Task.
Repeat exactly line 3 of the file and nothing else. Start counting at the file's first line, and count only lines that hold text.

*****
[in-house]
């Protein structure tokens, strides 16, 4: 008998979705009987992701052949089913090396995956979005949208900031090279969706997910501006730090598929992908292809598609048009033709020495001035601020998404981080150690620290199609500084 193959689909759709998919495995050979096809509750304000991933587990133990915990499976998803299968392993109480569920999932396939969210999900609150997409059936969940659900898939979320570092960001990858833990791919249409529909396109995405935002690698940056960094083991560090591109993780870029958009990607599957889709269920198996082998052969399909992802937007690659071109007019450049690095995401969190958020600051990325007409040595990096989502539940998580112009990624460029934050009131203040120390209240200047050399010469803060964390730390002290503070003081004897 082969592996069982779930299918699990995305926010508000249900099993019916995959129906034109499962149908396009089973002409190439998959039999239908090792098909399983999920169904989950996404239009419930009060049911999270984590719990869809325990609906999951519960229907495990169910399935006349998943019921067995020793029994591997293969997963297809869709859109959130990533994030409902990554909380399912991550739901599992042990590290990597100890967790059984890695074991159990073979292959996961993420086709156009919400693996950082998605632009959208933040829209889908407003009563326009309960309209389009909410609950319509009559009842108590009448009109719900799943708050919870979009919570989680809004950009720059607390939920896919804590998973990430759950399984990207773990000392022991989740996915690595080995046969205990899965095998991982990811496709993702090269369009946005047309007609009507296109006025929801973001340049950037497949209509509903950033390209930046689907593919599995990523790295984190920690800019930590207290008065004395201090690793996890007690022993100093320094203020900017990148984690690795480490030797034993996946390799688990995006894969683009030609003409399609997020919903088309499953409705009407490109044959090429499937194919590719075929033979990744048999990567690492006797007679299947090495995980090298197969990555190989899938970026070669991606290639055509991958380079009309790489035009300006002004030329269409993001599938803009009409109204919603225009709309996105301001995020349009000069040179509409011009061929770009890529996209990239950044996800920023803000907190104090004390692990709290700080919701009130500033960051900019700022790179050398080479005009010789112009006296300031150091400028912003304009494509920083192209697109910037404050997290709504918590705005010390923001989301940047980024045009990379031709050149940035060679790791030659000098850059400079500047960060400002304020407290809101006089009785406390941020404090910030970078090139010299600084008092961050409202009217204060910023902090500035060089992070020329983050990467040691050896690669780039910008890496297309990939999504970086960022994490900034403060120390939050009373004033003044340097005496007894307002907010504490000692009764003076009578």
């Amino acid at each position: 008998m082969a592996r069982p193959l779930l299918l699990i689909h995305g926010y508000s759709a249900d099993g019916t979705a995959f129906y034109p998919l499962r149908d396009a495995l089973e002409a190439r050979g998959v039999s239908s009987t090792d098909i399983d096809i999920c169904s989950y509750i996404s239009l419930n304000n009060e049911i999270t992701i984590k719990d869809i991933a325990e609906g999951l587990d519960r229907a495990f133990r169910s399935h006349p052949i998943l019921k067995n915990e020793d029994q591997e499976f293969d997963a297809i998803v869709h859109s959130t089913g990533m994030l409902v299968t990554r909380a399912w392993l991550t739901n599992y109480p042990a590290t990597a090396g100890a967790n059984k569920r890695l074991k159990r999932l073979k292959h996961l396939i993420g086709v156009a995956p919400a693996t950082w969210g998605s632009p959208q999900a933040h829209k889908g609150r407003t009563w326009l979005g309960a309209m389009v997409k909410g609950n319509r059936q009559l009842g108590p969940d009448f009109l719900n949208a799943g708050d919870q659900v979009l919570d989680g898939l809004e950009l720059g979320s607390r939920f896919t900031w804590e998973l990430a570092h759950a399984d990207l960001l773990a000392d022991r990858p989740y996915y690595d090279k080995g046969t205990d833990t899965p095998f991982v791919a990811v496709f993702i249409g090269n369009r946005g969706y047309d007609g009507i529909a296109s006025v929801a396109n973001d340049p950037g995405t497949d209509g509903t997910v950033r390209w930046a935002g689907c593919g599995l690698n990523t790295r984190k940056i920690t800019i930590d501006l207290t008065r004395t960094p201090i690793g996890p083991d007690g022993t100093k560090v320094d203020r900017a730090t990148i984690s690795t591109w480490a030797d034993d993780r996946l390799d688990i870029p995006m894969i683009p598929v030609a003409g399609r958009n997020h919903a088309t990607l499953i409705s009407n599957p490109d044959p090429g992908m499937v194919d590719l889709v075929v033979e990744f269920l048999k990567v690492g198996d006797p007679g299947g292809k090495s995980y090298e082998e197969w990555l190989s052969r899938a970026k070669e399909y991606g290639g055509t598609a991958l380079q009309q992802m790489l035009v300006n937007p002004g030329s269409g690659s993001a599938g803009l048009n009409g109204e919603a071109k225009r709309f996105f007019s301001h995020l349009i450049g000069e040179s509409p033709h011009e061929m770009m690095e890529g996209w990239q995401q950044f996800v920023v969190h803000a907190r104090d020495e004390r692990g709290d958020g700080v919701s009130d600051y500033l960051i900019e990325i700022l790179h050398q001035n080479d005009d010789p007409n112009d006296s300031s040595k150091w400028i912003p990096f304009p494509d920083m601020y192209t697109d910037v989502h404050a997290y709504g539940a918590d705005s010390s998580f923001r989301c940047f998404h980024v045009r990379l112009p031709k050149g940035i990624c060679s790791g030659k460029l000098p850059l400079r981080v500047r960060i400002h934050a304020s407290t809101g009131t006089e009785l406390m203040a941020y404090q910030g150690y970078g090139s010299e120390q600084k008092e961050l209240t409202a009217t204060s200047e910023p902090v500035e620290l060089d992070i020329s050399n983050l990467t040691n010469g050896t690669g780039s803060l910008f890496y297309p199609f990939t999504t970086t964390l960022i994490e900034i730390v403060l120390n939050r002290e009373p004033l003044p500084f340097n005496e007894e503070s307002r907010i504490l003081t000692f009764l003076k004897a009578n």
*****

């Amino acid at each position: 008998m082969a592996r069982p193959l779930l299918l699990i689909h995305g926010y508000s759709a249900d099993g019916t979705a995959f129906y034109p998919l499962r149908d396009a495995l089973e002409a190439r050979g998959v039999s239908s009987t090792d098909i399983d096809i999920c169904s989950y509750i996404s239009l419930n304000n009060e049911i999270t992701i984590k719990d869809i991933a325990e609906g999951l587990d519960r229907a495990f133990r169910s399935h006349p052949i998943l019921k067995n915990e020793d029994q591997e499976f293969d997963a297809i998803v869709h859109s959130t089913g990533m994030l409902v299968t990554r909380a399912w392993l991550t739901n599992y109480p042990a590290t990597a090396g100890a967790n059984k569920r890695l074991k159990r999932l073979k292959h996961l396939i993420g086709v156009a995956p919400a693996t950082w969210g998605s632009p959208q999900a933040h829209k889908g609150r407003t009563w326009l979005g309960a309209m389009v997409k909410g609950n319509r059936q009559l009842g108590p969940d009448f009109l719900n949208a799943g708050d919870q659900v979009l919570d989680g898939l809004e950009l720059g979320s607390r939920f896919t900031w804590e998973l990430a570092h759950a399984d990207l960001l773990a000392d022991r990858p989740y996915y690595d090279k080995g046969t205990d833990t899965p095998f991982v791919a990811v496709f993702i249409g090269n369009r946005g969706y047309d007609g009507i529909a296109s006025v929801a396109n973001d340049p950037g995405t497949d209509g509903t997910v950033r390209w930046a935002g689907c593919g599995l690698n990523t790295r984190k940056i920690t800019i930590d501006l207290t008065r004395t960094p201090i690793g996890p083991d007690g022993t100093k560090v320094d203020r900017a730090t990148i984690s690795t591109w480490a030797d034993d993780r996946l390799d688990i870029p995006m894969i683009p598929v030609a003409g399609r958009n997020h919903a088309t990607l499953i409705s009407n599957p490109d044959p090429g992908m499937v194919d590719l889709v075929v033979e990744f269920l048999k990567v690492g198996d006797p007679g299947g292809k090495s995980y090298e082998e197969w990555l190989s052969r899938a970026k070669e399909y991606g290639g055509t598609a991958l380079q009309q992802m790489l035009v300006n937007p002004g030329s269409g690659s993001a599938g803009l048009n009409g109204e919603a071109k225009r709309f996105f007019s301001h995020l349009i450049g000069e040179s509409p033709h011009e061929m770009m690095e890529g996209w990239q995401q950044f996800v920023v969190h803000a907190r104090d020495e004390r692990g709290d958020g700080v919701s009130d600051y500033l960051i900019e990325i700022l790179h050398q001035n080479d005009d010789p007409n112009d006296s300031s040595k150091w400028i912003p990096f304009p494509d920083m601020y192209t697109d910037v989502h404050a997290y709504g539940a918590d705005s010390s998580f923001r989301c940047f998404h980024v045009r990379l112009p031709k050149g940035i990624c060679s790791g030659k460029l000098p850059l400079r981080v500047r960060i400002h934050a304020s407290t809101g009131t006089e009785l406390m203040a941020y404090q910030g150690y970078g090139s010299e120390q600084k008092e961050l209240t409202a009217t204060s200047e910023p902090v500035e620290l060089d992070i020329s050399n983050l990467t040691n010469g050896t690669g780039s803060l910008f890496y297309p199609f990939t999504t970086t964390l960022i994490e900034i730390v403060l120390n939050r002290e009373p004033l003044p500084f340097n005496e007894e503070s307002r907010i504490l003081t000692f009764l003076k004897a009578n």